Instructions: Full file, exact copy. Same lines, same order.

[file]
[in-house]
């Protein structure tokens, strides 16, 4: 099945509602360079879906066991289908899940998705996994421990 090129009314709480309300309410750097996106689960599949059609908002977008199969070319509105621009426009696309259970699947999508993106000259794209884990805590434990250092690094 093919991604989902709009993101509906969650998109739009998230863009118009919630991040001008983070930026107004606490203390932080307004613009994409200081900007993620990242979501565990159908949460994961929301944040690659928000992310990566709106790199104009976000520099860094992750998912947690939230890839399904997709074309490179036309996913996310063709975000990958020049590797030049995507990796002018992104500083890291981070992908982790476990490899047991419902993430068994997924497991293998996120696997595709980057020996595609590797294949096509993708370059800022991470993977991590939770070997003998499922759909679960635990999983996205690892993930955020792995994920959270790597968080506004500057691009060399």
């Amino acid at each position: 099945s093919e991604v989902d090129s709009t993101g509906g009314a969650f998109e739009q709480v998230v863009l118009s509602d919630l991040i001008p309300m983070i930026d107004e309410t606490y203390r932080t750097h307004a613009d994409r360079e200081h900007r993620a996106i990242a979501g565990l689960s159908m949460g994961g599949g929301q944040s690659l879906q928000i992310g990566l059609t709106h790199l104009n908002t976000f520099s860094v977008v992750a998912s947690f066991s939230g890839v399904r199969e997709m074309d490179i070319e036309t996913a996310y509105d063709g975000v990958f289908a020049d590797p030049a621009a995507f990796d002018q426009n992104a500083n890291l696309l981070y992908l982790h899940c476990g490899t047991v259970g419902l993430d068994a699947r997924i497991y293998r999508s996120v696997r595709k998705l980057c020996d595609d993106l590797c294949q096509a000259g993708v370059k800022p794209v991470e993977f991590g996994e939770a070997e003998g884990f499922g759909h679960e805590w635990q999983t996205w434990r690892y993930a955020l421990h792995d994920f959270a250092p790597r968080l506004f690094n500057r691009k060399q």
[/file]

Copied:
[in-house]
């Protein structure tokens, strides 16, 4: 099945509602360079879906066991289908899940998705996994421990 090129009314709480309300309410750097996106689960599949059609908002977008199969070319509105621009426009696309259970699947999508993106000259794209884990805590434990250092690094 093919991604989902709009993101509906969650998109739009998230863009118009919630991040001008983070930026107004606490203390932080307004613009994409200081900007993620990242979501565990159908949460994961929301944040690659928000992310990566709106790199104009976000520099860094992750998912947690939230890839399904997709074309490179036309996913996310063709975000990958020049590797030049995507990796002018992104500083890291981070992908982790476990490899047991419902993430068994997924497991293998996120696997595709980057020996595609590797294949096509993708370059800022991470993977991590939770070997003998499922759909679960635990999983996205690892993930955020792995994920959270790597968080506004500057691009060399």
């Amino acid at each position: 099945s093919e991604v989902d090129s709009t993101g509906g009314a969650f998109e739009q709480v998230v863009l118009s509602d919630l991040i001008p309300m983070i930026d107004e309410t606490y203390r932080t750097h307004a613009d994409r360079e200081h900007r993620a996106i990242a979501g565990l689960s159908m949460g994961g599949g929301q944040s690659l879906q928000i992310g990566l059609t709106h790199l104009n908002t976000f520099s860094v977008v992750a998912s947690f066991s939230g890839v399904r199969e997709m074309d490179i070319e036309t996913a996310y509105d063709g975000v990958f289908a020049d590797p030049a621009a995507f990796d002018q426009n992104a500083n890291l696309l981070y992908l982790h899940c476990g490899t047991v259970g419902l993430d068994a699947r997924i497991y293998r999508s996120v696997r595709k998705l980057c020996d595609d993106l590797c294949q096509a000259g993708v370059k800022p794209v991470e993977f991590g996994e939770a070997e003998g884990f499922g759909h679960e805590w635990q999983t996205w434990r690892y993930a955020l421990h792995d994920f959270a250092p790597r968080l506004f690094n500057r691009k060399q």